5. ln a hydraulic circuit, a connector having a passage therethrough provided with an inlet and an outlet permanently connected in the circuit for flow of fluid through the connector, the connector having a base and a cap detachably mounted thereon, said inlet and outlet being in said base, portions of said passage extending from said inlet and outlet into the base and up to its top to form two intermediate ports in the top of the base, the remaining portion of the passage being disposed in said cap and connecting said ports, a testing housing provided with a pair of bores extending inwardly from one end thereof with their inner end portions communicating with each other, means for mounting said end of the housing on said base when electric signal emitting means associated with the other bore and responsive to predetermined fluid conditions in said housing, and means responsive to said signal emitting means for indicating said fluid conditions in said housing.

6. In a hydraulic circuit as defined in claim 5, said signal emitting means including an electrical pressure transducer exposed to fluid pressure in said housing at the upstream'side of said valve, and a temperature sensor responsive to the temperature of fluid flowing through said housing.

7. In a hydraulic circuit as defined in claim 5, said signal emitting means including a turbine rotor mounted in said other bore for rotation by fluid flowing through the housing, a magnet rotatable by the turbine, and means responsive to the rotation of the magnet for emitting said signal.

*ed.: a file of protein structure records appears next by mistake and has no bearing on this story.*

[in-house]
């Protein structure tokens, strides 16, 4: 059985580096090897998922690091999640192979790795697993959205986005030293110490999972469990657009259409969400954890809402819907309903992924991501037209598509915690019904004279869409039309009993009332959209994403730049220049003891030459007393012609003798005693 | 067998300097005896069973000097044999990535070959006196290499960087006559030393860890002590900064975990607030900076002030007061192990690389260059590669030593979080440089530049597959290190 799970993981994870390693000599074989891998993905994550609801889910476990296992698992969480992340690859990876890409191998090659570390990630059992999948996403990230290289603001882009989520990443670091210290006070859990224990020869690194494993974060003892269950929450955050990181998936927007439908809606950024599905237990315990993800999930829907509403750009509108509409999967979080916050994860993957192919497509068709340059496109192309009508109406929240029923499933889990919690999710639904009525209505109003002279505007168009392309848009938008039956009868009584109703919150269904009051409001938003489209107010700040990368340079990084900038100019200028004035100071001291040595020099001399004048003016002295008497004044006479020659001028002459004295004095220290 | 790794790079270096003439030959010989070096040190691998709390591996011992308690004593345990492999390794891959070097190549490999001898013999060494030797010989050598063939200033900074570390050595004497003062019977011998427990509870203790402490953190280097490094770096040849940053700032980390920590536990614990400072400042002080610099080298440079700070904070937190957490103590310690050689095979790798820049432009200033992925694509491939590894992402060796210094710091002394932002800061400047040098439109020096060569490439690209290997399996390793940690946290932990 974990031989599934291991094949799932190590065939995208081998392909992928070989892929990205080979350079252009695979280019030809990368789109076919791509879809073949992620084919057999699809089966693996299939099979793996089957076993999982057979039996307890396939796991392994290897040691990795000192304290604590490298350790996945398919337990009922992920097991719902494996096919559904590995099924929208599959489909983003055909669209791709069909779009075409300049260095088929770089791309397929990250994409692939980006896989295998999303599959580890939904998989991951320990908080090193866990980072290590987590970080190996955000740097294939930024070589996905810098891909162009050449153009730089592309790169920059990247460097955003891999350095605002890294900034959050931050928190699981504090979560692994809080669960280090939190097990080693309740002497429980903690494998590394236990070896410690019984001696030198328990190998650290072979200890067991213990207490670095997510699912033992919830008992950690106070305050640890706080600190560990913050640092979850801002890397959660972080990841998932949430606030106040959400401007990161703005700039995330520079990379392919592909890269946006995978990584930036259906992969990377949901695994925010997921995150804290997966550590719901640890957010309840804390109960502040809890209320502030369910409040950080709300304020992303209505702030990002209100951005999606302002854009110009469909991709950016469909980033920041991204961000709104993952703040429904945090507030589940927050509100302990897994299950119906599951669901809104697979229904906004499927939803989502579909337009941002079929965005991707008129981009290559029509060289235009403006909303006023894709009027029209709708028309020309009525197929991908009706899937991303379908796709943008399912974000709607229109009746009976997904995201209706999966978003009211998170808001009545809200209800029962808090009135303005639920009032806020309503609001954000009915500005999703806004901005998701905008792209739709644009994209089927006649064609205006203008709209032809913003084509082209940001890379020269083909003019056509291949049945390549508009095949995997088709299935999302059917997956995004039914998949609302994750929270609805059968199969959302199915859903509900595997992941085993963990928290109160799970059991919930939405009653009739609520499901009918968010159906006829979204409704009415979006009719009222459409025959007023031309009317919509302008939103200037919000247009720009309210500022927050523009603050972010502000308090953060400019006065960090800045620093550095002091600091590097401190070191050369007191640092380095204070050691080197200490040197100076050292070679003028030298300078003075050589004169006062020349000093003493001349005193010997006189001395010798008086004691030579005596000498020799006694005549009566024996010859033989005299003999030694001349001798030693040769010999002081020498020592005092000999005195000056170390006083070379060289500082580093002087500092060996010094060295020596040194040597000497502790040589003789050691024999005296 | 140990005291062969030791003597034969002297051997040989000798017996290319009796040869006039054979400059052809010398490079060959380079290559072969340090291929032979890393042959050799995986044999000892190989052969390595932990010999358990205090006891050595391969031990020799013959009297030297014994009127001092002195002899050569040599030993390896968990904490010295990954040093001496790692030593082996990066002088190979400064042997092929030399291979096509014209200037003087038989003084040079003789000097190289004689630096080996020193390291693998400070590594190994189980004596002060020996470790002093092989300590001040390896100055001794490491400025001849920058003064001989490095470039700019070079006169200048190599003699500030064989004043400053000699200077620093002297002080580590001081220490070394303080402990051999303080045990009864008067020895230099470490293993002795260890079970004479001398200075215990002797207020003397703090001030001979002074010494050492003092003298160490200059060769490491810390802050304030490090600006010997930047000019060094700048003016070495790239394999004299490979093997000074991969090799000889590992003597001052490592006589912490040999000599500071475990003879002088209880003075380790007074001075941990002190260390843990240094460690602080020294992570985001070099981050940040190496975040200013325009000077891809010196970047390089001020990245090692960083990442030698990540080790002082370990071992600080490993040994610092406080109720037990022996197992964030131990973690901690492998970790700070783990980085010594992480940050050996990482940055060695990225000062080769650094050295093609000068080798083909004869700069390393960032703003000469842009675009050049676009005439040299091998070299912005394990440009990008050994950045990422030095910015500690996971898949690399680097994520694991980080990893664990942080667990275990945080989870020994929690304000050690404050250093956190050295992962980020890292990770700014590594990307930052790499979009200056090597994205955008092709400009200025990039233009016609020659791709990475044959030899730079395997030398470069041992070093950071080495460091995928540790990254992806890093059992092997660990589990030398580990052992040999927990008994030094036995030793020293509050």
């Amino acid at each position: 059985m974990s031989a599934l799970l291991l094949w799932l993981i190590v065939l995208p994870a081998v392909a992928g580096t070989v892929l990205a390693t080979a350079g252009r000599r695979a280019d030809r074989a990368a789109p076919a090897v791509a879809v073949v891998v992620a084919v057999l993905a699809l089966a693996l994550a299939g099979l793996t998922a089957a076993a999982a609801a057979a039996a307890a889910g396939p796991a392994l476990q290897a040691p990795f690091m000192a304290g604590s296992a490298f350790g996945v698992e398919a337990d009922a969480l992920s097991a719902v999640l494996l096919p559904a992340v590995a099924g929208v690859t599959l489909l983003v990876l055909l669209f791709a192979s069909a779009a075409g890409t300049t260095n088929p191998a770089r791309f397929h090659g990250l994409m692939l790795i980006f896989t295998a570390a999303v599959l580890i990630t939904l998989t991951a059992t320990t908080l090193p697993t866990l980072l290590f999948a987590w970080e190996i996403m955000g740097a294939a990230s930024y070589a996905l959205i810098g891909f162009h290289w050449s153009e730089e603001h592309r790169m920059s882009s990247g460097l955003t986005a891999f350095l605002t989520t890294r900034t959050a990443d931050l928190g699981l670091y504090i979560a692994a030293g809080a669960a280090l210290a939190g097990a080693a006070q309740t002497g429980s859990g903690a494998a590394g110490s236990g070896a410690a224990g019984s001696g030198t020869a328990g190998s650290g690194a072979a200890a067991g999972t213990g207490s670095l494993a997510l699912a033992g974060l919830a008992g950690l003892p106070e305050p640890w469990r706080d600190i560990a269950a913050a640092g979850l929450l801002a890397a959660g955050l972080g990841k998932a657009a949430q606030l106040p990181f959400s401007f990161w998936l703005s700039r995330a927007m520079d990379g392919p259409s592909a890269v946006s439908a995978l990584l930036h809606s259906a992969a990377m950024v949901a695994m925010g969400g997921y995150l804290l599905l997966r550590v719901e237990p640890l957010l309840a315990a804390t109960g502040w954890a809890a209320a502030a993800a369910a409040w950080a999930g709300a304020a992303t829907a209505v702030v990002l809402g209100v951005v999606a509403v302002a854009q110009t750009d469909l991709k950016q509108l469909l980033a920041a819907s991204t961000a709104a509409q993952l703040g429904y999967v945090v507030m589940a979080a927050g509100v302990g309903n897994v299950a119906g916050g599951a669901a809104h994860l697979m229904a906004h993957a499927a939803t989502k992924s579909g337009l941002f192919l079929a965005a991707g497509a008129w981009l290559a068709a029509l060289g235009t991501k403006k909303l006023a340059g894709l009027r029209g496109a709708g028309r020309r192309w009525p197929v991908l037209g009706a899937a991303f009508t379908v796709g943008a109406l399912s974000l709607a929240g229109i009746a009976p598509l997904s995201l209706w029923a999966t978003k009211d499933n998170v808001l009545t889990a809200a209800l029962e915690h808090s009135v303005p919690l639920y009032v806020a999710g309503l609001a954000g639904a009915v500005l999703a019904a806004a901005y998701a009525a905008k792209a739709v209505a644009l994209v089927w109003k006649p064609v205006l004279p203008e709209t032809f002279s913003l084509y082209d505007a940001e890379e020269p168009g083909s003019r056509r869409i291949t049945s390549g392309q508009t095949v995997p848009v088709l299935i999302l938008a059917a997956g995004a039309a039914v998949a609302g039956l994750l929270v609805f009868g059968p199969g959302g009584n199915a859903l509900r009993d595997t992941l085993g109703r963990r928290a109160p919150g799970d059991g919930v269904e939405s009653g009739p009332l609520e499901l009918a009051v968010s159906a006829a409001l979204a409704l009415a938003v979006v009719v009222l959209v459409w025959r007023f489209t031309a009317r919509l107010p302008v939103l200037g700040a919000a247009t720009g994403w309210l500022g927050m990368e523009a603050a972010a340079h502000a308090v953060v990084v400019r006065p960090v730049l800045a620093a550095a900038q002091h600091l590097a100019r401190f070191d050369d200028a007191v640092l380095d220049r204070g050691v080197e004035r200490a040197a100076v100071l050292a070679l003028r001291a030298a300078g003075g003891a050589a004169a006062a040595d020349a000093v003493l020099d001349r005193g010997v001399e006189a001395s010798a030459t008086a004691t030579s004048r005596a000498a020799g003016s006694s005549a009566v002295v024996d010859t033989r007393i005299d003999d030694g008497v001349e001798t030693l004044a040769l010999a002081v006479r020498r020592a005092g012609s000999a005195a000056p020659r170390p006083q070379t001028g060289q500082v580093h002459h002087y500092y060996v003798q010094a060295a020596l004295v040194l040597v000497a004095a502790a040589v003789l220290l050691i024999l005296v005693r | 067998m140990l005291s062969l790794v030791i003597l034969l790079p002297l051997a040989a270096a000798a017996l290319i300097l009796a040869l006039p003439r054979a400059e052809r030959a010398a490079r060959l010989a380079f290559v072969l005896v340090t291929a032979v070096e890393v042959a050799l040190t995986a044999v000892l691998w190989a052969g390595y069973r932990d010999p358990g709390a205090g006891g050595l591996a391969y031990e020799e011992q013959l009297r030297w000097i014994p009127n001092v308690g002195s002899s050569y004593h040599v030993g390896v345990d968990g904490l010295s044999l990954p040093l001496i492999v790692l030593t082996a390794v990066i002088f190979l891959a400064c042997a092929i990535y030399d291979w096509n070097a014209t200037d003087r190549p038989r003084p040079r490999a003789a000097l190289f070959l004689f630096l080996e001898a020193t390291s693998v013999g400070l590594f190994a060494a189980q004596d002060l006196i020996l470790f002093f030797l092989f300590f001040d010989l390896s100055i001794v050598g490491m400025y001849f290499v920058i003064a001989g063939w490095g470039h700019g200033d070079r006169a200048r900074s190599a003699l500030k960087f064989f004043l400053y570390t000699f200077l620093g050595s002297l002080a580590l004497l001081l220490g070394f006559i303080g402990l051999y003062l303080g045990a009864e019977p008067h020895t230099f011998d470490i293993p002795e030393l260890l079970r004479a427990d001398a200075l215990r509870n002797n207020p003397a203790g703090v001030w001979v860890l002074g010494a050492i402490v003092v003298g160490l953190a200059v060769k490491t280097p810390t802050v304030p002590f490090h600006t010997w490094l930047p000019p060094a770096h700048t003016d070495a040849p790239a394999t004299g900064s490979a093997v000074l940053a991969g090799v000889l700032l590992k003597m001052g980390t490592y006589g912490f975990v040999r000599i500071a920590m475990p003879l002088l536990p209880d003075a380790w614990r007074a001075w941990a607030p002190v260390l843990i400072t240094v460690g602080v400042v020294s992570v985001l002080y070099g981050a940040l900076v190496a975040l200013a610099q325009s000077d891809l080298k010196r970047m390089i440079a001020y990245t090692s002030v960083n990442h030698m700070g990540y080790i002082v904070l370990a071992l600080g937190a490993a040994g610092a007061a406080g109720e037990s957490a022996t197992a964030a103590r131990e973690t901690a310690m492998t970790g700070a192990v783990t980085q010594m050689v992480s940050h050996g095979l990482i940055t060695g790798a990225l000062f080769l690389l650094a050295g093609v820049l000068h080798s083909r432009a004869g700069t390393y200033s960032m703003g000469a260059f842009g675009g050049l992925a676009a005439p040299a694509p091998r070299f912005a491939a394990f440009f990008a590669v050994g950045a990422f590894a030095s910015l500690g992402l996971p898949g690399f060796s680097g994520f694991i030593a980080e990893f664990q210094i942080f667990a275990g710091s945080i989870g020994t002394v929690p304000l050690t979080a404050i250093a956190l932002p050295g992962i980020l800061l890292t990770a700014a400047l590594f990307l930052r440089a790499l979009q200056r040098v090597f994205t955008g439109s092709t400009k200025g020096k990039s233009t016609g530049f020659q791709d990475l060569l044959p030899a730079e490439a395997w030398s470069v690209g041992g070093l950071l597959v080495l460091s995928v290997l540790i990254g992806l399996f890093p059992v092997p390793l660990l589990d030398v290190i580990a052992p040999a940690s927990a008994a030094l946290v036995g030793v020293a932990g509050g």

Patent Citations
Cited PatentFiling datePublication dateApplicantTitle
US1754138 *3 Jan 19298 Apr 1930Agee George MControl valve
US3187244 *22 Jan 19631 Jun 1965Gen Motors CorpImpulse integrator drive for measuring rotary motion
US3316767 *6 Nov 19642 May 1967Liebert Edward ESpecific gravity or flow indicator
US3354716 *17 Sep 196428 Nov 1967William S HansenCombined rate of flow, pressure and temperature gage
GB874464A * Title not available
Referenced by
Citing PatentFiling datePublication dateApplicantTitle
US4181017 *7 Aug 19781 Jan 1980Markle Charles RFault detecting apparatus for fluid pressure systems
US4255967 *20 Jul 197917 Mar 1981Exxon Research & Engineering Co.Method and apparatus for testing the setting of a valve
US4697464 *20 Oct 19866 Oct 1987Martin Thomas EPressure washer systems analyzer
US4772132 *17 Apr 198620 Sep 1988Hydrotechnik GmbhSensor for fluidic systems
US5831176 *24 Mar 19953 Nov 1998The Boeing CompanyFluid flow measurement assembly
US7111982 *30 Jan 200426 Sep 2006Swonger Jr Karl WilliamCombined temperature and pressure probe for a gas turbine engine
US9696727 *17 Feb 20144 Jul 2017Fujikin IncorporatedFluid control apparatus and thermal sensor installation structure with respect to fluid control apparatus
US20160018827 *17 Feb 201421 Jan 2016Fujikin IncorporatedFluid control apparatus and thermal sensor installation structure with respect to fluid control apparatus
EP0013134A1 *19 Dec 19799 Jul 1980Computa-Bar PTY. LTDLiquid flow metering device
Classifications
U.S. Classification73/168, 374/143, 137/271
International ClassificationG01F1/05, G01F1/115
Cooperative ClassificationG01F1/115
European ClassificationG01F1/115